The irresponsible people are the ones who have presented condoms as somehow protective. The best that can be said for condoms is that a condom is better than nothing when engaged with a sex worker or in a one night stand. Except herpes.

    A 1-in-6 bet on HIV don’t look so good, either.

  20. Who Cares says

    @Ed Brayton: pregnancy rates in the Netherlands are 1/4 the ones in the US. Birthrates are 1/7 the rate in the US (1/3 of teen pregnancies are carried to term). Rates are highest in population groups that view sex in the same way as the ones in the US who want abstinence only education.

    Schulumbi is correct that some people look down on how we Dutch handle sex.
    And that includes charges of child porn due to the age of consent being 12, with safeguards that last till age 16. This basically means unless 1 of 3 parties (the child involved, parents or CPS) specifically report it to the police as not voluntary there will be no prosecution. Even then there might be no prosecution, for example parents not approving but it being voluntary. The other exception is dependency relationships (think teachers, priests, etc) these are never considered voluntary.
    But teenage prostitution? You got to be joking. They raised the minimum age for having paid sex from 16 to 18 at the same time they legalized prostitution.

    Sex ed starts at age 10/11 in schools so people know about it generally before they are starting puberty. This is combined with public education campaigns that boil down to “sex is OK but dammit use protection”, the result is that only 7% of people report not using any form of prevention during their first time.
    The pill can be acquired the moment that menstruation starts, most of the time this is to help regulate an uneven menstrual period, seeing that over 1/2 the women up to age 19( inclusive) report not using any form of contraception and around 90% of those report not having sex

  21. Who Cares says

    Forgot to add in. price of the pill is about 8 euro/month and fully reimbursed through the health insurance.

  22. raven says

    Kamaka:

    An 18% failure rate means a near certainty of failure after more than 6 or 16 uses. So condoms provide minimal protection against pregnancy.

    Think your numbers are way too high here.

    http:// www. nhs. uk/Conditions/contraception-guide/Pages/male-condoms.aspx

    At a glance: condoms
    •If used correctly every time you have sex, male condoms are 98% effective. This means that two out of 100 women using male condoms as contraception will become pregnant in one year.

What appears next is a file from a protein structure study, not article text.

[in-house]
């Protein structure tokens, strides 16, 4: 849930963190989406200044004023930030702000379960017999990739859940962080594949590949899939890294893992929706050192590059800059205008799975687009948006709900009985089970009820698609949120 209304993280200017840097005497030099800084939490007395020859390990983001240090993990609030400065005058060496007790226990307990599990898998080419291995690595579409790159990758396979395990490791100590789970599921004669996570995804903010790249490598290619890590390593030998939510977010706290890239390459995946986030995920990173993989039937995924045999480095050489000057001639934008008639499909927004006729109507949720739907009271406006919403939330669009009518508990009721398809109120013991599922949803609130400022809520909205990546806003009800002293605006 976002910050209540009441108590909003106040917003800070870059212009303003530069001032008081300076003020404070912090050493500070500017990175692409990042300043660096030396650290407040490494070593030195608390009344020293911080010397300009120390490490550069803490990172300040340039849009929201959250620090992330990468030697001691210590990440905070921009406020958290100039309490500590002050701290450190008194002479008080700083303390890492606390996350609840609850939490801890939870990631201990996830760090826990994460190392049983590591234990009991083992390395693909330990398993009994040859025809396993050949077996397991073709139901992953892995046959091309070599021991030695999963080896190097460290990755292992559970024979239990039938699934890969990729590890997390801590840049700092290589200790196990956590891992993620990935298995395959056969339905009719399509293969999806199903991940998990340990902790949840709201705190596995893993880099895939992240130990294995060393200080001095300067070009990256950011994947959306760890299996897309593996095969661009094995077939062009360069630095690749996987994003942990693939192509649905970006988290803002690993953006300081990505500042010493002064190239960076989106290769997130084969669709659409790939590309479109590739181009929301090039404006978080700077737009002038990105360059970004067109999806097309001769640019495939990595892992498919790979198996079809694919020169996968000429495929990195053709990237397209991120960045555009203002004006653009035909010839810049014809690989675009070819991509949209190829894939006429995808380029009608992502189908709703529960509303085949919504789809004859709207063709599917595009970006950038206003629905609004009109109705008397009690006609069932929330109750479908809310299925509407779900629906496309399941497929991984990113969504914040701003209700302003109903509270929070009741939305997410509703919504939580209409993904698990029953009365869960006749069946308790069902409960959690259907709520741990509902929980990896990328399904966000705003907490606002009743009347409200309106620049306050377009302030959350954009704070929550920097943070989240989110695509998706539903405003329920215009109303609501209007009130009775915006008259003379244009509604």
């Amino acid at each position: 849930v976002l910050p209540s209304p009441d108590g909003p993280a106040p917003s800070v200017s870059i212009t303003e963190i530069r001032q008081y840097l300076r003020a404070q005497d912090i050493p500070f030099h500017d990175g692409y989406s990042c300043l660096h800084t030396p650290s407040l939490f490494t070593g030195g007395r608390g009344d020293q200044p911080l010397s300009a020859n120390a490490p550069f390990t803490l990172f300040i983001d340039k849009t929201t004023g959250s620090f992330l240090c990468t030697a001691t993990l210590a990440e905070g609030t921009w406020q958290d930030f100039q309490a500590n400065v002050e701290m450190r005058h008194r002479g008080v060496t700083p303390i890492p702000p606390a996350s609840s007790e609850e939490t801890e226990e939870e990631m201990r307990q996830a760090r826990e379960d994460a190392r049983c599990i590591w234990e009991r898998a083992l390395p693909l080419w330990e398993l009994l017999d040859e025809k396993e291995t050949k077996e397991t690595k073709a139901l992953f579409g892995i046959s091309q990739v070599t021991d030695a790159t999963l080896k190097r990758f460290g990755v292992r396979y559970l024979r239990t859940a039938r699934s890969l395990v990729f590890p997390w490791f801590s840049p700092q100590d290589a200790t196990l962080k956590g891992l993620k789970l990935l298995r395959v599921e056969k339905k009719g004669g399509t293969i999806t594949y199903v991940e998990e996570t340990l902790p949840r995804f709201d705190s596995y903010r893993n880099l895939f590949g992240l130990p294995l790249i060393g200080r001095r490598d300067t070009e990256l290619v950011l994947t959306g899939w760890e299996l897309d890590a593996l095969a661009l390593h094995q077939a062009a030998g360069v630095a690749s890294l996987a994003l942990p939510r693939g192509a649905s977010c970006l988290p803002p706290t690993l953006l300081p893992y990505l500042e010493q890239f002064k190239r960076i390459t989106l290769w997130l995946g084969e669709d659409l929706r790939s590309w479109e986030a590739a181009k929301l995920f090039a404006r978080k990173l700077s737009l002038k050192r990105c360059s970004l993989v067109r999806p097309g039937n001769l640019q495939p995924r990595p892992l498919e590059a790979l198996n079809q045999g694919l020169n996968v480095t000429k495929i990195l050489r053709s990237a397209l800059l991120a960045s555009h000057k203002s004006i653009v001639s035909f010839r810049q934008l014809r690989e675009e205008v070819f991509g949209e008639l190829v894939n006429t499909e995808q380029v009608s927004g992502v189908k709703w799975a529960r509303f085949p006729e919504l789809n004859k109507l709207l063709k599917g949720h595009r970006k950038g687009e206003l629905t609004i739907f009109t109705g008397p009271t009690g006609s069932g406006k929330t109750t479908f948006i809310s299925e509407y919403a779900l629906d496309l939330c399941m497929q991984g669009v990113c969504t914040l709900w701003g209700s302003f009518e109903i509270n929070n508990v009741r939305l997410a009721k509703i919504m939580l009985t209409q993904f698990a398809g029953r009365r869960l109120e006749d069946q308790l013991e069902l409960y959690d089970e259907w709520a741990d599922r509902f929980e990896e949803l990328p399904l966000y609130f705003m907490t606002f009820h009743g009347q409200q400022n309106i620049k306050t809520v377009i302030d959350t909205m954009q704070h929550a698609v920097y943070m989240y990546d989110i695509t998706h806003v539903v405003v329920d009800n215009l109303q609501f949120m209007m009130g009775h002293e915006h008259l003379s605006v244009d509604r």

A reputable source from a quick Google search, the UK National Health Service website has it at 98% for one year.

    I know there are various numbers out there but some of them are ideologically driven. The RCC uses a number that no one else does and so on.

    That 18% rate you state is most likely on a per year basis not a per use basis, the normal way of giving the effective rates of BC.

  23. raven says

    Planned Parenthood:

    Like all birth control methods, condoms are more effective when you use them correctly.

    Each year, 2 out of 100 women whose partners use condoms will become pregnant if they always use condoms correctly.

    Each year, 18 out of 100 women whose partners use condoms will become pregnant if they don’t always use condoms correctly.

    US Planned Parenthood uses the same numbers.

    Not perfect but better than just hoping and praying to the gods or whatever.

  24. raven says

    One of my hobby horses is how we really need better birth control, more effective, fewer side effects.

    1. There is some research on this ongoing. It’s not all that much though.

    2. This is one place where more money and effort would pay off in a better world.

    I saw too many traumatized people and wrecked lives from birth control failures in college.

  25. Russ Hamilton says


    kamaka@21

    Note that the 18% figure is for “typical use” over the course of a year for people that report that they use condoms as their primary birth control method. This means that your statement about having a certainty of failurein 6-16 uses is incorrect.
    Note that typical use includes things like not using a condom every time, using broken or expired condoms, and other behavioral aspects unrelated to the condom’s effectiveness. For perfect use, the figure is around 2%.

    This means that in order to have a failure probability equal to that of no birth control (1 year of use), you would have to have >12 years of typical condom use, or >70 years of perfect condom use.

    I admit that there are some more effective birth control techniques, but none that are as effective against stds, and none as accessible.

  26. says

    raven “A reputable source from a quick Google search, the UK National Health Service website has it at 98% for one year.”
    Wow. That’s an awfully long time to wear a condom.

  27. dingojack says

    Modus – better than Kamaka who, apparently, washes and then re-uses them, 6 to 16 times . (Ewwwww)
    ;) Dingo

  28. michaelcrichton says

    Azkyroth Drinked the Grammar Too :):

    Anyone who needs birth control should be able to get it without financial, legal, or practical obstacles.

    What the fucking fuck is “unsavory” about that?

    Because below a certain age, it’s almost guaranteed that the person needing birth control is being coerced and/or manipulated by a adult? While from a strictly pragmatic standpoint, it may be “better” that Hypothetical Ten Year Old be molested with a condom than without, I think most people would still find it unsavory to be a party to it.

  29. Crip Dyke, Right Reverend Feminist FuckToy of Death & Her Handmaiden says

    @Modus:

    Apparently some people haven’t gotten the word on contacting a doctor after 4 hours.

    Either that or some people were bragging a bit to the NHS.

  30. dingojack says

    michaelcrichton – I’m curious.
    a) Why wouldn’t this hypothetical abuser (presumably an adult or teenager) provide their own condoms? Why get a child to get it, and draw attention?